“No person has the power to have everything they want, but it is in their power not to want what they don’t have, and to cheerfully put to good use what they do have.”
— Seneca, Letters From a Stoic
For most of us, the person that judges us most harshly is ourselves. When we want to try something new, that voice in our head tells us it’s a bad idea, or we’re stupid for even trying. Why would we sabotage ourselves? Because our brain’s job is not to help us grow, but to keep us alive. Because much society is based upon our station in life, so we equate failure with danger.
When I started my podcast, I was often worried that people would think I was an imposter. I thought if I put out a podcast about Stoicism others might put me down for it because of my lack of credentials. My partner, as wise as she is, reminded me that own experience was enough credentials. Thankfully, I listened to her and I’m well past 150 episodes.
I had to define what success meant for me. If I was worried about being as successful as Tim Ferriss, then I’d be disappointed that I’m never going to hit 300 million downloads. I learned to be happy with what I have – a podcast that I can feel proud of, where I’m improving every week and I’m learning and growing. I’m also connecting with more people each week and hearing your stories about how you’re growing.
So how do we stop comparing ourselves with others?
The first step is to understand that the world is not a zero-sum game. Just because someone else is successful, doesn’t mean we lose. The world isn’t made that way. We can celebrate the success of others.
William Irvine, the author of A Guide to The Good Life: The Ancient Art of Stoic Joy says that we should be okay with our mistakes, and learn to give out praise for the admirable traits we see in other people. He says, “You may be extremely reluctant to do that, because in some way, they’re your competitors, but sometimes people do things that are worthy of praise, and to openly praise them in a certain culture is an act of courage because you’re admitting that they’re outplaying you in some way.”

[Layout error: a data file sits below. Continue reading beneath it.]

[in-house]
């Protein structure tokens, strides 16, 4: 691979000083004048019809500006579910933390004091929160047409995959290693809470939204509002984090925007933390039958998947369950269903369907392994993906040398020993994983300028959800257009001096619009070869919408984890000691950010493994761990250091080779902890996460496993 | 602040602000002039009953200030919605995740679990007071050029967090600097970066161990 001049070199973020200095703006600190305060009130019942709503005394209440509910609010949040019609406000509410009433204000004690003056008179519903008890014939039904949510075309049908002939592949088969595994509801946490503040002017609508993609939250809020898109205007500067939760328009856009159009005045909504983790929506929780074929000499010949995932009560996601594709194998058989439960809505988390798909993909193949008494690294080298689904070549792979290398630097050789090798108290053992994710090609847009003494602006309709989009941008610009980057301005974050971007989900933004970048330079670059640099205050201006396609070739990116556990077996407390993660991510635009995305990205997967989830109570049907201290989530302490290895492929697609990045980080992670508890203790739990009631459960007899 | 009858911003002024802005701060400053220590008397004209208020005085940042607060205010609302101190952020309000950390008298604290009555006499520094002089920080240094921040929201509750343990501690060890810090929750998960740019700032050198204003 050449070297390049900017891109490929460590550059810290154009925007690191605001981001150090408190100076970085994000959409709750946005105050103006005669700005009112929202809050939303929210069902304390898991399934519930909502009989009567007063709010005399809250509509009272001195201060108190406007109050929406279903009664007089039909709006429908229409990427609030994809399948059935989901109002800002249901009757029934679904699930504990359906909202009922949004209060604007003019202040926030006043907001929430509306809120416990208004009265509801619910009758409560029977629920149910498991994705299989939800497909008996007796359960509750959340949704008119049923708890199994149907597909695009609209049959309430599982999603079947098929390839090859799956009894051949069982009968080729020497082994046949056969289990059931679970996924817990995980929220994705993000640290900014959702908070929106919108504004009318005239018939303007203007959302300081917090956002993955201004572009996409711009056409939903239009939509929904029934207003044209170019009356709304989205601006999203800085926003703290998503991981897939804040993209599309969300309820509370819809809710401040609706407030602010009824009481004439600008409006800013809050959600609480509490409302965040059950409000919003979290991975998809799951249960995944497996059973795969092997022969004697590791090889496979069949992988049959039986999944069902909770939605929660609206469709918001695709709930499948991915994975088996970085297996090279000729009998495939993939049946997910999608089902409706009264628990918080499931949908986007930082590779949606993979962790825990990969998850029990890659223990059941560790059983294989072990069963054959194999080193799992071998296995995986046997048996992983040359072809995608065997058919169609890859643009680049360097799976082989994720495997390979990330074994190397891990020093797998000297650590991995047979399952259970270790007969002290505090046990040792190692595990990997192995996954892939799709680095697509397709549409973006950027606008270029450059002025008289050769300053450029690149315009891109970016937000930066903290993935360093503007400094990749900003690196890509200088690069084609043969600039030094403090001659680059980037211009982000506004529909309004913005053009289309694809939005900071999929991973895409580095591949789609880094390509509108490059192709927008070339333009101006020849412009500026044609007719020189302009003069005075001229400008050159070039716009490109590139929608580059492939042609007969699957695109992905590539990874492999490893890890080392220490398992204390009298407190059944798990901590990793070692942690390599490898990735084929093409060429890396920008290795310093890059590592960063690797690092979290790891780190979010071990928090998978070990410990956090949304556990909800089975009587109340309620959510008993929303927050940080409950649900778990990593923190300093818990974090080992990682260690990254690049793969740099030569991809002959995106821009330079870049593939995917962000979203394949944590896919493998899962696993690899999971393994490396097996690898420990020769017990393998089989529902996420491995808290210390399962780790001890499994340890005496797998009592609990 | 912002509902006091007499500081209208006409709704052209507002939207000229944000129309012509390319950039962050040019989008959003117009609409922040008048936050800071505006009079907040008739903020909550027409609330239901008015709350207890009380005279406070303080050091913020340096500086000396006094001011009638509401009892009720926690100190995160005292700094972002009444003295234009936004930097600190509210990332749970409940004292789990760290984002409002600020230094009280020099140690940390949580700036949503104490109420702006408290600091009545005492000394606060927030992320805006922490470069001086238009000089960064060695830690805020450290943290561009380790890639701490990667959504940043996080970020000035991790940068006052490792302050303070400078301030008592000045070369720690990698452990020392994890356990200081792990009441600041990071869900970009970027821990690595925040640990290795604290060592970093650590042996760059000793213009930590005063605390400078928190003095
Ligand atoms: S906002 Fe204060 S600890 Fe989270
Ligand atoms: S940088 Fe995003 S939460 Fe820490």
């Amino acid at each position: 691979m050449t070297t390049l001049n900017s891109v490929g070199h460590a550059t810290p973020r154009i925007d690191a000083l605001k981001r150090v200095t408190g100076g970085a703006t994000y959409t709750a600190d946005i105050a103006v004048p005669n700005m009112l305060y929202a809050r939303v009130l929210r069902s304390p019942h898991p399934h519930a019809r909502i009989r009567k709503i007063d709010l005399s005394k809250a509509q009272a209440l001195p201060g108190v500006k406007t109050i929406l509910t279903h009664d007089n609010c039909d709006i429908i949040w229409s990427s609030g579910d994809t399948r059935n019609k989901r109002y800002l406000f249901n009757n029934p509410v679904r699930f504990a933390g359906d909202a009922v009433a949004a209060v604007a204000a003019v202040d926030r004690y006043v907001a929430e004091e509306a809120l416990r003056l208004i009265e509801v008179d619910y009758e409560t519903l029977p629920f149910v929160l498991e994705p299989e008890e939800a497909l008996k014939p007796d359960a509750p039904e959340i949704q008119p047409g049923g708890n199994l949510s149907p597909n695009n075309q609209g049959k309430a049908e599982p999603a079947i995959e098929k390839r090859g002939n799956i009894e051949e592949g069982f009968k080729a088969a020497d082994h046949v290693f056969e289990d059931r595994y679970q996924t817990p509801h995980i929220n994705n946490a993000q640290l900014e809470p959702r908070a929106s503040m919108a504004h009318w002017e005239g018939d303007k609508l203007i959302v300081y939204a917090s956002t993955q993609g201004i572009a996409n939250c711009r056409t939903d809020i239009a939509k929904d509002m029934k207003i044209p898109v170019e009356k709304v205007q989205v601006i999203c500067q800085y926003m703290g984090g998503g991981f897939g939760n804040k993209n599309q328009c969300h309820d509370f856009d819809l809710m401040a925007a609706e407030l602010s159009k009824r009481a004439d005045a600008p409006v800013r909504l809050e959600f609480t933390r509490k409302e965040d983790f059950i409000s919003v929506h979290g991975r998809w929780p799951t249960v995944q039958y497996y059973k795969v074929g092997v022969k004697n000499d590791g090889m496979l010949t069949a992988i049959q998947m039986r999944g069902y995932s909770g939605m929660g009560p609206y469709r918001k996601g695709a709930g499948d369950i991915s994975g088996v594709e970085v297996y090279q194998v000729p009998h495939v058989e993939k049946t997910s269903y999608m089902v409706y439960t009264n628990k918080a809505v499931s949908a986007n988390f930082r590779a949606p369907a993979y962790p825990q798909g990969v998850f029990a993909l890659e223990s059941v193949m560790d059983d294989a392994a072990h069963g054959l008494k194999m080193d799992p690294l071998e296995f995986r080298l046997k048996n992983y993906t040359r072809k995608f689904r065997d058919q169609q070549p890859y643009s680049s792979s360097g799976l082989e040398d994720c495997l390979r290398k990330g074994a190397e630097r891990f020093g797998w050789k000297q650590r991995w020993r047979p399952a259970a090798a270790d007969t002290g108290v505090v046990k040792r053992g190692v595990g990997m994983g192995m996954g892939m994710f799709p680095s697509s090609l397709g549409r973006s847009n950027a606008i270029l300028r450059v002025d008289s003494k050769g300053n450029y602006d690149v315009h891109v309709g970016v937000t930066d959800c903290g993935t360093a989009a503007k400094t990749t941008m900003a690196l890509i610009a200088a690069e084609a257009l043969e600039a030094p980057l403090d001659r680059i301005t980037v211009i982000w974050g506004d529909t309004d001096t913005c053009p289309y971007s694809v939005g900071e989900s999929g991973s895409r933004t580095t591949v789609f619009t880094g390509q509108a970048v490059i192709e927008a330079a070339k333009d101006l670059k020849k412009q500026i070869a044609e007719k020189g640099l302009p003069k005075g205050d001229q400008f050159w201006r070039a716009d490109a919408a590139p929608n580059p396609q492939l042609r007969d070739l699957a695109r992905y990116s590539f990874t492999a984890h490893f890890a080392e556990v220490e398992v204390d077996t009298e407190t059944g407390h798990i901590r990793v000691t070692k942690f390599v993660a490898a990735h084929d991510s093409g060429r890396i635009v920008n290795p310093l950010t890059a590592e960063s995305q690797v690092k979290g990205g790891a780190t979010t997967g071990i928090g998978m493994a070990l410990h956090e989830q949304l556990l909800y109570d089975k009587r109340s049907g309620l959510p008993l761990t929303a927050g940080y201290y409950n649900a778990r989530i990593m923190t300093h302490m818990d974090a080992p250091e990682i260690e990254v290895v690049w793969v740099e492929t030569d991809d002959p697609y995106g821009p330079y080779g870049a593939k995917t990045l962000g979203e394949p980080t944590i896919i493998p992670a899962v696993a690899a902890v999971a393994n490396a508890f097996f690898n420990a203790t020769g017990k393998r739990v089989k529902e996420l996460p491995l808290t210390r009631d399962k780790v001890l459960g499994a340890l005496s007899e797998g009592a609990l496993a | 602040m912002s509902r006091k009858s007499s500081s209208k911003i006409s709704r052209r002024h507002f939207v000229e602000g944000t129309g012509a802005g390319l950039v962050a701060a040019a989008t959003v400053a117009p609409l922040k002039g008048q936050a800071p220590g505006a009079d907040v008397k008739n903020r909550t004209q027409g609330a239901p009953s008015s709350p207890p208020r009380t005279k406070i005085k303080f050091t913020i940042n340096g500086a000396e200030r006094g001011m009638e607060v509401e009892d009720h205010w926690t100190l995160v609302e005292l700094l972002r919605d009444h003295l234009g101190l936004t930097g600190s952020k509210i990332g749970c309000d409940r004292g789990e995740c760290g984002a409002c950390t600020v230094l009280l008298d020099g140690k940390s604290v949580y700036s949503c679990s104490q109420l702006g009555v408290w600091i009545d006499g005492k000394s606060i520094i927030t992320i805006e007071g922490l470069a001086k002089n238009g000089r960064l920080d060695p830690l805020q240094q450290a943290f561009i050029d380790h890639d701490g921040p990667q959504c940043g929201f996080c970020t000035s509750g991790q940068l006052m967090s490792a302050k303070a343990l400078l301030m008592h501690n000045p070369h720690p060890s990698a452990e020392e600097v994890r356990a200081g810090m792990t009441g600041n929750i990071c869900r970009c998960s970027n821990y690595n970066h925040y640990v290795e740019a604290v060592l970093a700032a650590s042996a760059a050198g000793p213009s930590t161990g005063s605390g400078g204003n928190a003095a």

When you can be honest about someone else’s skill, you can be more honest with yourself. When you remove your ego from the equation, you become a better person, and you can enjoy someone else’s success.
Next, remember the only person that you should be comparing yourself to is yourself.< “Your potential, the absolute best you’re capable of — that’s the metric to measure yourself against. Your standards are. Winning is not enough. People can get lucky and win. People can be assholes and win. Anyone can win. But not everyone is the best possible version of themselves.” ― Ryan Holiday, Ego Is the Enemy
I love that we define our version of success. You can’t control how good someone else is going to be at something. You can only control yourself and your own skill. The only real measure should be is that you are improving. And remember, failing is improving as long as you are learning.
Lastly, we need to have self-compassion. When you screw up, don’t look at it as a failure of character. Look at it as being a fallible imperfect human. Failing doesn’t make you less worthy of love, it makes you human.